And then the homesickness hit. I think it all hit me actually. I was upset on Monday, but I was also excited and in anticipation of this new chapter. And then, Tuesday was the realisation. It is still a little surreal in a way, because I haven’t got all of my things here, and we don’t have our own place yet, but I knew that this change isn’t just a fluke, or a holiday that I was going to enjoy and say goodbye too. This is my new reality, but I’m not calling it home just yet. The north-west is my home and will always be that way. Although, I guess I have had many homes over the years. The country just needs to earn the title a little bit more first.
As for Wednesday, Thursday and Friday, I got into the flow of work, got used to my 6.45am alarm and then hated it all over again because I wanted another hour in bed. I am not used to the roads and how people either drive at the pace of a snail, or think the country roads are a disguise for the motorway. Perhaps the other drivers think I’m just as bad. My car aka The Devil got a new tyre and also needs new break plates which is just fantastic, and something really adult and mundane, but nevertheless, important. I don’t quite fancy breaking down in the middle of my route to work. At least I know that I will get to work on time; I don’t have to rely on public transport any more. However, there is the slight con of getting stuck behind tractors. I guess that’s what I get for moving to the countryside. That, and a really bad spout of hay fever that is ridiculously annoying.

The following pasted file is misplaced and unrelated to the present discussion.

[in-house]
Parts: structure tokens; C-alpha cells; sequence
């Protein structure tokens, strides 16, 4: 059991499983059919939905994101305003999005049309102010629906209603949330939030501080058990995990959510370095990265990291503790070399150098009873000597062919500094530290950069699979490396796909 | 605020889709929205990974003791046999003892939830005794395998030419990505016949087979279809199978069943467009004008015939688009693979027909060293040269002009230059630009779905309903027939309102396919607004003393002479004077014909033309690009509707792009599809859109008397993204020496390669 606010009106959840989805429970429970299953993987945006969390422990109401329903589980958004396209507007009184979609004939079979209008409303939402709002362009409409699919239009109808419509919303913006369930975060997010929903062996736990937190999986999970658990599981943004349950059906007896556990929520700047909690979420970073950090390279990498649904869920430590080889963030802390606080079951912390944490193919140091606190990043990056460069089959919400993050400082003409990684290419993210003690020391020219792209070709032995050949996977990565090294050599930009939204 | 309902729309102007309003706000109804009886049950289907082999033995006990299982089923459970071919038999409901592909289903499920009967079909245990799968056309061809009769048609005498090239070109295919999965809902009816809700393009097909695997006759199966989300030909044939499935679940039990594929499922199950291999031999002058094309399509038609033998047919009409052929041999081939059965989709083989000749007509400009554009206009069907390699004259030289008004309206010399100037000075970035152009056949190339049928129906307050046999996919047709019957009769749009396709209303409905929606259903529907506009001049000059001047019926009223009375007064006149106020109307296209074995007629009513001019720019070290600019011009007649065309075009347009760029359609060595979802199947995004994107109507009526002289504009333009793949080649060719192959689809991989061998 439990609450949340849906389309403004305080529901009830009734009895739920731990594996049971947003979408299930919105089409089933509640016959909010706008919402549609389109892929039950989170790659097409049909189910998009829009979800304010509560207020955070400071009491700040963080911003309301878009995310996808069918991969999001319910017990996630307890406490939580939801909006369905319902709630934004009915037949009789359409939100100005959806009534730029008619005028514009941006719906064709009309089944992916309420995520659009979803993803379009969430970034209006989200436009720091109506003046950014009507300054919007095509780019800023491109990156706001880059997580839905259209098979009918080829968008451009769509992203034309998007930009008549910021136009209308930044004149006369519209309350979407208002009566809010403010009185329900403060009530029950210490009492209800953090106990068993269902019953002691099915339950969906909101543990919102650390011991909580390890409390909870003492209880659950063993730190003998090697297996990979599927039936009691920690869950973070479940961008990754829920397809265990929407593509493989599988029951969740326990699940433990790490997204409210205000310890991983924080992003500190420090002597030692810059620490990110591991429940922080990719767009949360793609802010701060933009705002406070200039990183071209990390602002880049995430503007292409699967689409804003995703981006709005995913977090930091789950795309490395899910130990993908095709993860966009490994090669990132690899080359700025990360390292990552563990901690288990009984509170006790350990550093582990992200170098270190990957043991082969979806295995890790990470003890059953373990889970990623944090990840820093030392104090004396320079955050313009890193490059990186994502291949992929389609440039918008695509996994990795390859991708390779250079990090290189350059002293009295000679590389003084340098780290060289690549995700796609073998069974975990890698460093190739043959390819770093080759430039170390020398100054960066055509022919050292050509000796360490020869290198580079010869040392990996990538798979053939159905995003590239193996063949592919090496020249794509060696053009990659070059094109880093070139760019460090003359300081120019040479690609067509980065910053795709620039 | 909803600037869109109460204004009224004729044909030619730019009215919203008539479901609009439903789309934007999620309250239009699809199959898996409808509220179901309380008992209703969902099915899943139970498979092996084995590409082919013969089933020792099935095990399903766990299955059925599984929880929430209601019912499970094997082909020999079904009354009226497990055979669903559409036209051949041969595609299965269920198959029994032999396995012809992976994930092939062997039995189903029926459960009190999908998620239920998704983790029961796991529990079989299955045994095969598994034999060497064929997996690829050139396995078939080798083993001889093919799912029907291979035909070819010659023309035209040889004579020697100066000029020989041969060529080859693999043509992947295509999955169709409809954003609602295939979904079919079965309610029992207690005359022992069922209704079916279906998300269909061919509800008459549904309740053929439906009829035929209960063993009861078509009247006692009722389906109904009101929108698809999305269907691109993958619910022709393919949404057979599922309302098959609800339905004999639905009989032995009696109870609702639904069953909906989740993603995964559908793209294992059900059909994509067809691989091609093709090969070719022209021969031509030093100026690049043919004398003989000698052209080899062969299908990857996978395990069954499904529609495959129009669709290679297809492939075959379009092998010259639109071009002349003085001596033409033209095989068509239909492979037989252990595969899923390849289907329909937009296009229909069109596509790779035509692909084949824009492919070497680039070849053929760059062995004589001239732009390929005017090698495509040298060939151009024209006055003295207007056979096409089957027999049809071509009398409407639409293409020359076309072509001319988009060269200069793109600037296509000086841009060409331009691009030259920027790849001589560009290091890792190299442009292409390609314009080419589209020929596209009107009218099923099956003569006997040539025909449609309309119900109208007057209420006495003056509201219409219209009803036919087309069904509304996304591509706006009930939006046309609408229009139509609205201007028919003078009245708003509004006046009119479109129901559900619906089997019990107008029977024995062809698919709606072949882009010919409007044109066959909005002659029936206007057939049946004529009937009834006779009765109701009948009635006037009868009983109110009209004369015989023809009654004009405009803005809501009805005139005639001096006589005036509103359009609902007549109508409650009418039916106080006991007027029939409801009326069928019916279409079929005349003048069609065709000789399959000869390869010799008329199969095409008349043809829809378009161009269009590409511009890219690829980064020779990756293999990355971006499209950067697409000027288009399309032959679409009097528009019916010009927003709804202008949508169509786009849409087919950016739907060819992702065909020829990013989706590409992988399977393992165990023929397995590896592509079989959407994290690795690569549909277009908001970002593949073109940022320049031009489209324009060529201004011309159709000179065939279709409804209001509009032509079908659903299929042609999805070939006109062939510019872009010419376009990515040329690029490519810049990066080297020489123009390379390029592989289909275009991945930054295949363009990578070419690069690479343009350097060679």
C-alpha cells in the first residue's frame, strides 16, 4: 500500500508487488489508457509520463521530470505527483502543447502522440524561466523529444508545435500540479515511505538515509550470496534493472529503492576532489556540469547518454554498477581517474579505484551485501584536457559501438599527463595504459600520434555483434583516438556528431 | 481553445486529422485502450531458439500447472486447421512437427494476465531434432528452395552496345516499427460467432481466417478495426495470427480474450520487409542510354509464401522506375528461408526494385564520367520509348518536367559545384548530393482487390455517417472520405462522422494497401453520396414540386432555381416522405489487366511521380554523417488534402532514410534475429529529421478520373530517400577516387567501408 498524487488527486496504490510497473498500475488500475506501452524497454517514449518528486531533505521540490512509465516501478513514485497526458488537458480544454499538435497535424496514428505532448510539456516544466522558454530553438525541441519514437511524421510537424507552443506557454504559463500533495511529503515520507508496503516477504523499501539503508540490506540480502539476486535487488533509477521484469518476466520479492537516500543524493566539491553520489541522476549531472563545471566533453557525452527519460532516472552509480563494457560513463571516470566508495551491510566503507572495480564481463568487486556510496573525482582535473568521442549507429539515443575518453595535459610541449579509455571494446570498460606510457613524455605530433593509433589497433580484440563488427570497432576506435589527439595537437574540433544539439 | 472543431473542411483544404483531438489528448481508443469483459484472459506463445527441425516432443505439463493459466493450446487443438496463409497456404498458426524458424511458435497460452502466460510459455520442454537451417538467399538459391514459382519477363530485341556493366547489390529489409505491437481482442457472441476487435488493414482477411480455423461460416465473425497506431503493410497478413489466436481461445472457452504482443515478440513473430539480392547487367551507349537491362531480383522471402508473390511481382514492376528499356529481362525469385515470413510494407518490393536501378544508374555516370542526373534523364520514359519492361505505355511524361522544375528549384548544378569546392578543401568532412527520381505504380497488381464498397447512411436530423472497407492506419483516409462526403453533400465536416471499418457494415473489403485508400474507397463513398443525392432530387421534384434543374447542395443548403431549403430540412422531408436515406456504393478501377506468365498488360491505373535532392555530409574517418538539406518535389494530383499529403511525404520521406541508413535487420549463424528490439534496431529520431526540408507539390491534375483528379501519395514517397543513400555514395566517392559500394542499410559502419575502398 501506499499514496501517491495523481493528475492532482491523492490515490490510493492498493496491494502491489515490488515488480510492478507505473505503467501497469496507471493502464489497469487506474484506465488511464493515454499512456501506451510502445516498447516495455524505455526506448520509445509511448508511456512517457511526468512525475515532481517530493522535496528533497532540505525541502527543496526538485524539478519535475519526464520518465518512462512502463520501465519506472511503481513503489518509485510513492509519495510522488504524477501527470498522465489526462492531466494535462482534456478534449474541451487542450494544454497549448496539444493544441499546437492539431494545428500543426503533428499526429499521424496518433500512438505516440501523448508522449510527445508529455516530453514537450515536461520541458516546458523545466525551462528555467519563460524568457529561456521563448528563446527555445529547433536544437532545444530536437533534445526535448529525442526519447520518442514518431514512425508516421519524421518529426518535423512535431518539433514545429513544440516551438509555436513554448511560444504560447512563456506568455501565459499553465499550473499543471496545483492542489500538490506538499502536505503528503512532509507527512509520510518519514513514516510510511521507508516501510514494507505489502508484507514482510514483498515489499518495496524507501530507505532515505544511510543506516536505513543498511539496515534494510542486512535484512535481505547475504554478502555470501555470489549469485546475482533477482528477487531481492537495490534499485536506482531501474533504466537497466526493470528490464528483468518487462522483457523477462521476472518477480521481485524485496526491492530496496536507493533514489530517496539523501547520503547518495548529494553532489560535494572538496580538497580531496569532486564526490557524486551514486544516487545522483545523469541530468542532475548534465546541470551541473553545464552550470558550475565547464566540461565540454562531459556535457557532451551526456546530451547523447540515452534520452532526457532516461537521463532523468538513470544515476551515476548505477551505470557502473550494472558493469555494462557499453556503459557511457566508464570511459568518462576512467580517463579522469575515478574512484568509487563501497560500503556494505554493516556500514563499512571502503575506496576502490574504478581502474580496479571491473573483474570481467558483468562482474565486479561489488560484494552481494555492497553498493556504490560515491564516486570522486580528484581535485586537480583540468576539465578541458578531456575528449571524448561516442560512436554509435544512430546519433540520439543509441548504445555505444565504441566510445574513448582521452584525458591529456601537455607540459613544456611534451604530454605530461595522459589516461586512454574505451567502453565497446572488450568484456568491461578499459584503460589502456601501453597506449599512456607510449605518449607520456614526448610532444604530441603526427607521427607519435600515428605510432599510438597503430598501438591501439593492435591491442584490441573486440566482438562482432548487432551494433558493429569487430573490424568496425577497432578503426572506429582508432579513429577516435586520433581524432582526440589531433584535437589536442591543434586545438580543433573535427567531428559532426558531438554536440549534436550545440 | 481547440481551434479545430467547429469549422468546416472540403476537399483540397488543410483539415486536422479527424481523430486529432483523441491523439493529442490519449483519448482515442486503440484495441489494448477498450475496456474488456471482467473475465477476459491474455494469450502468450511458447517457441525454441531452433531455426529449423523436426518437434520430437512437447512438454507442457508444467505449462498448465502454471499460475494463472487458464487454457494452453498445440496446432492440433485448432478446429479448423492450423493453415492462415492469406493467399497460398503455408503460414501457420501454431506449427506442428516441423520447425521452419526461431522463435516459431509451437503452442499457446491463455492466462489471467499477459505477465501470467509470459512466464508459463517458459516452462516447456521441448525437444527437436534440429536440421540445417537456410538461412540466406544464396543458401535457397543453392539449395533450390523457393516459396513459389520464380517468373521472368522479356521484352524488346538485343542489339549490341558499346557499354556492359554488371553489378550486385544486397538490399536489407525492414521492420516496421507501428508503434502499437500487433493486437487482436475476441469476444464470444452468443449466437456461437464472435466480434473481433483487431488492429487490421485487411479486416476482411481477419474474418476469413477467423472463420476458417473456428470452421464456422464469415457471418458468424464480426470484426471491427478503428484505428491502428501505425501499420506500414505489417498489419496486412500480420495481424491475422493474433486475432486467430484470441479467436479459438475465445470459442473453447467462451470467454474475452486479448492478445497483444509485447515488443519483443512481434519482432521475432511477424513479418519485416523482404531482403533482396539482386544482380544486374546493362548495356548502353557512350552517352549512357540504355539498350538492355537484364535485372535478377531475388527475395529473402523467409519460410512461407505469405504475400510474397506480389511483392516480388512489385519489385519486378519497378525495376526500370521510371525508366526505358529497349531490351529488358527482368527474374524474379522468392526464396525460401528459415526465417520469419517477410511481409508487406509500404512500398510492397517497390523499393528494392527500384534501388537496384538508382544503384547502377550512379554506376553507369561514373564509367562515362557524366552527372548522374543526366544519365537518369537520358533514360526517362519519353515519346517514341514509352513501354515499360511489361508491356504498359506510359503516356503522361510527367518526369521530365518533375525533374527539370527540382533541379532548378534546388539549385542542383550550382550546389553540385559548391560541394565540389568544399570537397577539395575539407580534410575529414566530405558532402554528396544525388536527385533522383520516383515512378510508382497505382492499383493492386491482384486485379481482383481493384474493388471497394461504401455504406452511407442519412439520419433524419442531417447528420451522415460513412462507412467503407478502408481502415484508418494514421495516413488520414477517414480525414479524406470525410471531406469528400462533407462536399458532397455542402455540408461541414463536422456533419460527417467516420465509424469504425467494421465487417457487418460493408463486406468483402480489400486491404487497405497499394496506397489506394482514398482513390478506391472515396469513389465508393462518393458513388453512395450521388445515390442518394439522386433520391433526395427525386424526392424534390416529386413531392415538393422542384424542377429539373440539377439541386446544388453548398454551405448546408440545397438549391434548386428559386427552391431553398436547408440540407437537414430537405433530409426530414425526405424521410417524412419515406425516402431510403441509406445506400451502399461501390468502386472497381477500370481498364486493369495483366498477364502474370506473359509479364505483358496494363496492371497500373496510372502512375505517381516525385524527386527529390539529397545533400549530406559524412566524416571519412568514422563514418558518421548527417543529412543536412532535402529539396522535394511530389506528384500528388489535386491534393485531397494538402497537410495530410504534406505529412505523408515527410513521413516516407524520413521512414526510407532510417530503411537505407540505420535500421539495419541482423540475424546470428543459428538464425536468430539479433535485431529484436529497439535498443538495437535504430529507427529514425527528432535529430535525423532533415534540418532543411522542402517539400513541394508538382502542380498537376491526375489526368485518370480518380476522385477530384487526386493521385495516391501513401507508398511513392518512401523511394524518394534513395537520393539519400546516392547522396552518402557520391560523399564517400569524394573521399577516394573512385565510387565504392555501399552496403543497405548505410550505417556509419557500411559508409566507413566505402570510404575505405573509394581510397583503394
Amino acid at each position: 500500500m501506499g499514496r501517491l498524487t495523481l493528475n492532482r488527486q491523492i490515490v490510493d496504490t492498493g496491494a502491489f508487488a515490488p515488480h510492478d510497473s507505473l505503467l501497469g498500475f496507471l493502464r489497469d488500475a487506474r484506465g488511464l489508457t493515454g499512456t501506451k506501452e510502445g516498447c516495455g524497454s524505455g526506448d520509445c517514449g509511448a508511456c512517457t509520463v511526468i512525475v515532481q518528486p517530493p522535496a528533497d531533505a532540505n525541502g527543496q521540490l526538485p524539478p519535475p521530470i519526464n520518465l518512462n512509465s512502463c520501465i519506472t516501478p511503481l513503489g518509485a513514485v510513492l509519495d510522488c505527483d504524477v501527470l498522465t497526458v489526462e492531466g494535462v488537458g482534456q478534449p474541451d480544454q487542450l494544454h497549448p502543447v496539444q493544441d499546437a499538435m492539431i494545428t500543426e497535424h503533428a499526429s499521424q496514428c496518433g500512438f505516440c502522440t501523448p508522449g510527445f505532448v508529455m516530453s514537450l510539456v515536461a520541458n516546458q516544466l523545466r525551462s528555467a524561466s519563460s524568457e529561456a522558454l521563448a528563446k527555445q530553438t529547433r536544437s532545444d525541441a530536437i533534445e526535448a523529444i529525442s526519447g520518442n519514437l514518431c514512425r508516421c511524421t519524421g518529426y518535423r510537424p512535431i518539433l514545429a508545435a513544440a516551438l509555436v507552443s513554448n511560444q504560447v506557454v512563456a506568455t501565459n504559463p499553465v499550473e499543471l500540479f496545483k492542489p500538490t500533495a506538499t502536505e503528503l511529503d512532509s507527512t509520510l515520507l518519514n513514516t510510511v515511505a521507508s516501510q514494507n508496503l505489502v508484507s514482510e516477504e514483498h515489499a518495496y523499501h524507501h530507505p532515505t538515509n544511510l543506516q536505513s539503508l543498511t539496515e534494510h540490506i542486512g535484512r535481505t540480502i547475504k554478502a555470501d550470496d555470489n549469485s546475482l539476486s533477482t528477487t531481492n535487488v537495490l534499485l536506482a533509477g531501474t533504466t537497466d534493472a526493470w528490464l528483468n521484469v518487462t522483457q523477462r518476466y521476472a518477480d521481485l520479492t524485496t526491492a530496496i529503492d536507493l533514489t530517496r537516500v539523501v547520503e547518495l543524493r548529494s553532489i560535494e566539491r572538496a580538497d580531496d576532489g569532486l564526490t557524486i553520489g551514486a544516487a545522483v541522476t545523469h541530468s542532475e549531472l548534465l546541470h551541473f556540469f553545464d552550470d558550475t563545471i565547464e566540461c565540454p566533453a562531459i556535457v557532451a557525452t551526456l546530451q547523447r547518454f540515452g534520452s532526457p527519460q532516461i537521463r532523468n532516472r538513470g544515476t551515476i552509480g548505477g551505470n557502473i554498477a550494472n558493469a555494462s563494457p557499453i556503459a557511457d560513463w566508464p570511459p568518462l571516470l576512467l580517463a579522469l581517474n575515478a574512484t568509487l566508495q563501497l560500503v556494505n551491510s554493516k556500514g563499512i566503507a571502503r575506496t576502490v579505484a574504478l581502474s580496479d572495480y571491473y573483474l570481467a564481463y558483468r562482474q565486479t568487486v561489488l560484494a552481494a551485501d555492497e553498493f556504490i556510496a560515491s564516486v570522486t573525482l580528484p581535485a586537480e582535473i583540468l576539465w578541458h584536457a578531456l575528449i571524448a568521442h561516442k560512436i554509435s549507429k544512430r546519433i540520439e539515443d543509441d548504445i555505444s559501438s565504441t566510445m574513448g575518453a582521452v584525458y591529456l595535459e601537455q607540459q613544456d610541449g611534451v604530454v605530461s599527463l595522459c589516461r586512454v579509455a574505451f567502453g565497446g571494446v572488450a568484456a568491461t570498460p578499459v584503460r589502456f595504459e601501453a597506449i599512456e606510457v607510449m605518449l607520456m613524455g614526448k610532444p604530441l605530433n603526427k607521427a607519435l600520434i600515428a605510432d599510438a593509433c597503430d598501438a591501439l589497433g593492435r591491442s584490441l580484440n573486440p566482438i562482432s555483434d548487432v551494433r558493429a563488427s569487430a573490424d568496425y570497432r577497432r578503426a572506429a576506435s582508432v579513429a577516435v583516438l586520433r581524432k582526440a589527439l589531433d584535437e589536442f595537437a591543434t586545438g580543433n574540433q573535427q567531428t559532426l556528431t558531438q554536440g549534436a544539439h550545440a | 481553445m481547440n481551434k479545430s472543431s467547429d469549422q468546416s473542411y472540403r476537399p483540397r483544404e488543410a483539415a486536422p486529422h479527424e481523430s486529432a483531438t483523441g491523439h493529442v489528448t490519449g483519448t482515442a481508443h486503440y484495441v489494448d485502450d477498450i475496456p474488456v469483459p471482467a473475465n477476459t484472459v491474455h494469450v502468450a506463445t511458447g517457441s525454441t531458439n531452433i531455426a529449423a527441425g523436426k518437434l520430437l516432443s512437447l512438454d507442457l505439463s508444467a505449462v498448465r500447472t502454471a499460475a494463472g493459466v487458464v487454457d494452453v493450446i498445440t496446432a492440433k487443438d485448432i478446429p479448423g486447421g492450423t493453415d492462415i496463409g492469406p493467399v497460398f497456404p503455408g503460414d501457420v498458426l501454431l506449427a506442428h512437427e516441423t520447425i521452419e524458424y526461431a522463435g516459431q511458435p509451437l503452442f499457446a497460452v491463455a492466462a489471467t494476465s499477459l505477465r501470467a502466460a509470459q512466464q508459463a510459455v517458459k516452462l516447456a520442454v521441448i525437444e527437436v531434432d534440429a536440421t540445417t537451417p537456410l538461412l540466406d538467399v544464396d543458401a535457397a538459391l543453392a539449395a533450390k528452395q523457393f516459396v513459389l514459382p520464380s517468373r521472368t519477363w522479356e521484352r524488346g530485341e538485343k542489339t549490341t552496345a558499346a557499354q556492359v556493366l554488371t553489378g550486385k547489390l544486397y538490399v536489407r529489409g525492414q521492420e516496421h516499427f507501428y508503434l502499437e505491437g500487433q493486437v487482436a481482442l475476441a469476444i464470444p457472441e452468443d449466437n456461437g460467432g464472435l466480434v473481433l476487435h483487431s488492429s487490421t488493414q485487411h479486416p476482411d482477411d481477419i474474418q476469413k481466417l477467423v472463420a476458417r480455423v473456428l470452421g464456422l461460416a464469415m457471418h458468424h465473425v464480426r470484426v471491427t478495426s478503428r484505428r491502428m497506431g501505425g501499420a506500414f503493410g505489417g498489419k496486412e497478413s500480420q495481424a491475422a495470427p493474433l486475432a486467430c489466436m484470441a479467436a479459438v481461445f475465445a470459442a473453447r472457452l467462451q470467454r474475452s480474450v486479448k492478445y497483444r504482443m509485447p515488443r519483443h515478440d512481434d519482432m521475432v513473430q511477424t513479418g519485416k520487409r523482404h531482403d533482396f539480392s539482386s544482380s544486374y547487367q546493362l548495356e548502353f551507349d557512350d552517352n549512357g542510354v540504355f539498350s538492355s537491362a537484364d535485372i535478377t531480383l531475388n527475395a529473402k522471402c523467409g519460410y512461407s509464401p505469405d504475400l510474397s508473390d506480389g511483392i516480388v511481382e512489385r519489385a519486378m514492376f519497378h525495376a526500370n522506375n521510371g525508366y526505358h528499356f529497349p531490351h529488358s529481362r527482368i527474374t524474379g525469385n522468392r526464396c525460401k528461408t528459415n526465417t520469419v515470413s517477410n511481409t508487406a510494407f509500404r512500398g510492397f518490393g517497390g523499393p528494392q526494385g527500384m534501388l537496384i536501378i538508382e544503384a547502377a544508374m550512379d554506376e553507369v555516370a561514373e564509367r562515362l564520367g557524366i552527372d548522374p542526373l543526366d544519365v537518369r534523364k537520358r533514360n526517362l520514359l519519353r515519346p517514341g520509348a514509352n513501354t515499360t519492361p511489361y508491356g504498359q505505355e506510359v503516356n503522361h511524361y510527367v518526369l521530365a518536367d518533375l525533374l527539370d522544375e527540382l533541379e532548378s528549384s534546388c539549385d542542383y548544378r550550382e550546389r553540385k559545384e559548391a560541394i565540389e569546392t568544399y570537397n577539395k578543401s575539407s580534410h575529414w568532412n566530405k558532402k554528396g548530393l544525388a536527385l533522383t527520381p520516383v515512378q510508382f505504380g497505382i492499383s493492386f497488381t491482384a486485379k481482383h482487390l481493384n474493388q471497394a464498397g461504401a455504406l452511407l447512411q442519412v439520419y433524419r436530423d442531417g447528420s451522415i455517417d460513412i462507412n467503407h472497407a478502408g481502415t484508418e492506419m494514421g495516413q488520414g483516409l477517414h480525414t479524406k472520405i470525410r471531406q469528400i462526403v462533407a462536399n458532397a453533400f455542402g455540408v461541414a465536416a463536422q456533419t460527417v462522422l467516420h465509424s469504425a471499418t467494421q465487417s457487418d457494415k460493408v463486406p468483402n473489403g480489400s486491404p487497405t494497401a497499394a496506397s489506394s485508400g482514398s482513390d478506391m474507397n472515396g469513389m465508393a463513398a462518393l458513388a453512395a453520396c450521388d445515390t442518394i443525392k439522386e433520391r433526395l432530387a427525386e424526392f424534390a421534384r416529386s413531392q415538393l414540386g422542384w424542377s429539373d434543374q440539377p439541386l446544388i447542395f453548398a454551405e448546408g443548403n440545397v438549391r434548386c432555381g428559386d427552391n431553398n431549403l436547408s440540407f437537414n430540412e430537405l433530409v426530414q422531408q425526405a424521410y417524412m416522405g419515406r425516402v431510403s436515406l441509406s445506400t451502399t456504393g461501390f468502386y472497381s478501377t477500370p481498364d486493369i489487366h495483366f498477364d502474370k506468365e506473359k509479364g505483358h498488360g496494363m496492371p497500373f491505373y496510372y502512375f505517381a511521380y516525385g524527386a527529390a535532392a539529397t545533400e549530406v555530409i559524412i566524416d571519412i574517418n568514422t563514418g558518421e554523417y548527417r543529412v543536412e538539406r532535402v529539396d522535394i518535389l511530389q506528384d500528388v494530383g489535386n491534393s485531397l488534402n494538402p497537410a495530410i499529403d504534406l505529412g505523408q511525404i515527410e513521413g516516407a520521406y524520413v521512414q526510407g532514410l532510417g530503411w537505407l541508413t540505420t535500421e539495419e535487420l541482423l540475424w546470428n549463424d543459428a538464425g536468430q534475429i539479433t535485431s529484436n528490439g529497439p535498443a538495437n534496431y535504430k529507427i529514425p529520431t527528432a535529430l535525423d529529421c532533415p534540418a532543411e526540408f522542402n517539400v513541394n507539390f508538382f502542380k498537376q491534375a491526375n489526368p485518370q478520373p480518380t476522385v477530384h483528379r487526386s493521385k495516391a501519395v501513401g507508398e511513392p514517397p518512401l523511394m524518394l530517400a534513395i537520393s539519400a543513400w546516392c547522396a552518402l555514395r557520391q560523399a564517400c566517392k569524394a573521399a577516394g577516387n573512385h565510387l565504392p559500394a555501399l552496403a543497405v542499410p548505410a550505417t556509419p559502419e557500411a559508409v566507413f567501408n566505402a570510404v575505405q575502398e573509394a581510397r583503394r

What I do love about the countryside though is that I am surrounded by the most beautiful scenery: fields that go on for days, roads that lead to stunning cottages I dream about living in, like something out of The Holiday or a period from a really long time ago when everything felt fairy tale like and whimsical. It is so quiet, and I love the sound of waking up to absolute silence in the morning. The loudest thing I’ll hear is a bird, or a lone car. There is no beeping, no shouting children, no teenagers running rampant. Just, silence. Nevertheless, I miss home, and I miss living so close to Liverpool, because I am a city girl at heart, but there are things to do here. I just have to drive a little bit further to do them. Plus the countryside has that picturesque magic to it and I’m not sure I’ll ever get tired of looking at any of it.
That is a brief summary of some of the thoughts and feelings which have arisen this week. Believe me, there are plenty more, some of which probably deserve their own blog post. I reckon I can write a lot about some of the specific topics that are rolling around my brain. I might do a weekly update, but somehow I think that might get a little tedious for me and you. I will do random life updates, country vs city, and how I am finding things like making new friends, finding new hobbies, and finding the pub life rather than the club life because let’s face it, nothing can compare to a night out in Liverpool.
If you have any ideas, or any probing questions about adapting to country life, send them my way.
Love, Faye xo